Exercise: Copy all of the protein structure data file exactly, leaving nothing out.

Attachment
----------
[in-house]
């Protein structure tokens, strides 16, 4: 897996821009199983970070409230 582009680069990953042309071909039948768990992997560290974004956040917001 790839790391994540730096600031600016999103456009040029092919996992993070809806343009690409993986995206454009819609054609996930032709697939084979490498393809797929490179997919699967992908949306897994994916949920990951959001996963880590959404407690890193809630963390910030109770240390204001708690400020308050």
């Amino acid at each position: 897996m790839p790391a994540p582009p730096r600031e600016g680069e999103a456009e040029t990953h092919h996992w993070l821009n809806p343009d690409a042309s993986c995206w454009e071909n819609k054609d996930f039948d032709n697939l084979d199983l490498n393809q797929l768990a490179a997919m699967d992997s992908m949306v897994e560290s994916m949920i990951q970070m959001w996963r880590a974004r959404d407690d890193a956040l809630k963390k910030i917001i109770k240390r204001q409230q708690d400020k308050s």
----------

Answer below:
[in-house]
């Protein structure tokens, strides 16, 4: 897996821009199983970070409230 582009680069990953042309071909039948768990992997560290974004956040917001 790839790391994540730096600031600016999103456009040029092919996992993070809806343009690409993986995206454009819609054609996930032709697939084979490498393809797929490179997919699967992908949306897994994916949920990951959001996963880590959404407690890193809630963390910030109770240390204001708690400020308050």
């Amino acid at each position: 897996m790839p790391a994540p582009p730096r600031e600016g680069e999103a456009e040029t990953h092919h996992w993070l821009n809806p343009d690409a042309s993986c995206w454009e071909n819609k054609d996930f039948d032709n697939l084979d199983l490498n393809q797929l768990a490179a997919m699967d992997s992908m949306v897994e560290s994916m949920i990951q970070m959001w996963r880590a974004r959404d407690d890193a956040l809630k963390k910030i917001i109770k240390r204001q409230q708690d400020k308050s």